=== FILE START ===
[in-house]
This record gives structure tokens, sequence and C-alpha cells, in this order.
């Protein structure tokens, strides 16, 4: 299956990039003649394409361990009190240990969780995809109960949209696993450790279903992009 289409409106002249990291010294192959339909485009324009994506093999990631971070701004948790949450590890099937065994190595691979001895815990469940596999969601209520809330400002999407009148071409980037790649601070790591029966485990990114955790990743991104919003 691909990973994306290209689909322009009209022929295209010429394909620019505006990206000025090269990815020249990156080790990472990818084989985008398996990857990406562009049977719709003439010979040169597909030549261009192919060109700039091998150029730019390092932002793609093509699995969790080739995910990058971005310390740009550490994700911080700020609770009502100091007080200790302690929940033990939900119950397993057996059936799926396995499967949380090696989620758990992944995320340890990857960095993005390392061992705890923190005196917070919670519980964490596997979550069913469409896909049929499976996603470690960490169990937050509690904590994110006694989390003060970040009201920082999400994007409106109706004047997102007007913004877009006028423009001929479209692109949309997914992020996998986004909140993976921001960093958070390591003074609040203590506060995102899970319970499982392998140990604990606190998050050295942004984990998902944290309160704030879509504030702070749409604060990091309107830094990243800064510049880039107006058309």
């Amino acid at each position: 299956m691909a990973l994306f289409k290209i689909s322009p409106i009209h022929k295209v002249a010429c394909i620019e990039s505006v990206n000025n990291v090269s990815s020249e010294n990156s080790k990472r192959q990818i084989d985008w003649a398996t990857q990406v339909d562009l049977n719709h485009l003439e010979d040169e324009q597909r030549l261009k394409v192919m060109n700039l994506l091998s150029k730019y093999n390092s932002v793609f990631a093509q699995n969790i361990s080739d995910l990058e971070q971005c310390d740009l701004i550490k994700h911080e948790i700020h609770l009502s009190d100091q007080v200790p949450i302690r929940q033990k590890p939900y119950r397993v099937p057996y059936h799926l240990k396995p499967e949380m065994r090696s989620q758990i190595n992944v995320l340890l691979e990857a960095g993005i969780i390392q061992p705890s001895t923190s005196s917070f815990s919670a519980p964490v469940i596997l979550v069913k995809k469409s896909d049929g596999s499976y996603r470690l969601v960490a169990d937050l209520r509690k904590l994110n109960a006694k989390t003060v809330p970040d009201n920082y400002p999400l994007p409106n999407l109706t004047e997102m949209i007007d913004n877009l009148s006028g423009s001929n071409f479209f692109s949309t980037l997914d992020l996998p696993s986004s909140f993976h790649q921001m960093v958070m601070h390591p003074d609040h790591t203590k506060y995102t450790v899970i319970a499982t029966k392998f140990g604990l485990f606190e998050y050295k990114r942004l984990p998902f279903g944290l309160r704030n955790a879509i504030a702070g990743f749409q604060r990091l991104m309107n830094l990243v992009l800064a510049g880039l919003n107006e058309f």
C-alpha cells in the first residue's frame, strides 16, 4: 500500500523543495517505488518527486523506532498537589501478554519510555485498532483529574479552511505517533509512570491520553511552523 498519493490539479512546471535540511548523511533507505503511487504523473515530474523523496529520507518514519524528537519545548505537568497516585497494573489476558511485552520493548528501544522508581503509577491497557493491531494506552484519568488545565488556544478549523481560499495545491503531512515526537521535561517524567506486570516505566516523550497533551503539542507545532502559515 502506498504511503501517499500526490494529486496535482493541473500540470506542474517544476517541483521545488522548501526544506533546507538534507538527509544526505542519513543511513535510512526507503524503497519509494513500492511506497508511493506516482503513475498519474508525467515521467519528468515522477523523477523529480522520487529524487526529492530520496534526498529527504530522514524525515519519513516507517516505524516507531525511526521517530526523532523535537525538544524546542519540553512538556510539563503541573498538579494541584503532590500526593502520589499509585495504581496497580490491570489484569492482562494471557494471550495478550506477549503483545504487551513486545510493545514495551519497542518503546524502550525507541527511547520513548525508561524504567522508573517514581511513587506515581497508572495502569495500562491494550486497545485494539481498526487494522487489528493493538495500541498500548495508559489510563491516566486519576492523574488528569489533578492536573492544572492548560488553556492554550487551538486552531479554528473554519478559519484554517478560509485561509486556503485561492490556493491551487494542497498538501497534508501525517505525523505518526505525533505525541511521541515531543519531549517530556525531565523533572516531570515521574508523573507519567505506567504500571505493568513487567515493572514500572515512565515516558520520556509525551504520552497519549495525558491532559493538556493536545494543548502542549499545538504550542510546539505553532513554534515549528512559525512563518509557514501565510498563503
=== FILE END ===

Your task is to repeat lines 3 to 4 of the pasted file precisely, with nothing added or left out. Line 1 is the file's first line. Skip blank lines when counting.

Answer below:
């Protein structure tokens, strides 16, 4: 299956990039003649394409361990009190240990969780995809109960949209696993450790279903992009 289409409106002249990291010294192959339909485009324009994506093999990631971070701004948790949450590890099937065994190595691979001895815990469940596999969601209520809330400002999407009148071409980037790649601070790591029966485990990114955790990743991104919003 691909990973994306290209689909322009009209022929295209010429394909620019505006990206000025090269990815020249990156080790990472990818084989985008398996990857990406562009049977719709003439010979040169597909030549261009192919060109700039091998150029730019390092932002793609093509699995969790080739995910990058971005310390740009550490994700911080700020609770009502100091007080200790302690929940033990939900119950397993057996059936799926396995499967949380090696989620758990992944995320340890990857960095993005390392061992705890923190005196917070919670519980964490596997979550069913469409896909049929499976996603470690960490169990937050509690904590994110006694989390003060970040009201920082999400994007409106109706004047997102007007913004877009006028423009001929479209692109949309997914992020996998986004909140993976921001960093958070390591003074609040203590506060995102899970319970499982392998140990604990606190998050050295942004984990998902944290309160704030879509504030702070749409604060990091309107830094990243800064510049880039107006058309």
């Amino acid at each position: 299956m691909a990973l994306f289409k290209i689909s322009p409106i009209h022929k295209v002249a010429c394909i620019e990039s505006v990206n000025n990291v090269s990815s020249e010294n990156s080790k990472r192959q990818i084989d985008w003649a398996t990857q990406v339909d562009l049977n719709h485009l003439e010979d040169e324009q597909r030549l261009k394409v192919m060109n700039l994506l091998s150029k730019y093999n390092s932002v793609f990631a093509q699995n969790i361990s080739d995910l990058e971070q971005c310390d740009l701004i550490k994700h911080e948790i700020h609770l009502s009190d100091q007080v200790p949450i302690r929940q033990k590890p939900y119950r397993v099937p057996y059936h799926l240990k396995p499967e949380m065994r090696s989620q758990i190595n992944v995320l340890l691979e990857a960095g993005i969780i390392q061992p705890s001895t923190s005196s917070f815990s919670a519980p964490v469940i596997l979550v069913k995809k469409s896909d049929g596999s499976y996603r470690l969601v960490a169990d937050l209520r509690k904590l994110n109960a006694k989390t003060v809330p970040d009201n920082y400002p999400l994007p409106n999407l109706t004047e997102m949209i007007d913004n877009l009148s006028g423009s001929n071409f479209f692109s949309t980037l997914d992020l996998p696993s986004s909140f993976h790649q921001m960093v958070m601070h390591p003074d609040h790591t203590k506060y995102t450790v899970i319970a499982t029966k392998f140990g604990l485990f606190e998050y050295k990114r942004l984990p998902f279903g944290l309160r704030n955790a879509i504030a702070g990743f749409q604060r990091l991104m309107n830094l990243v992009l800064a510049g880039l919003n107006e058309f």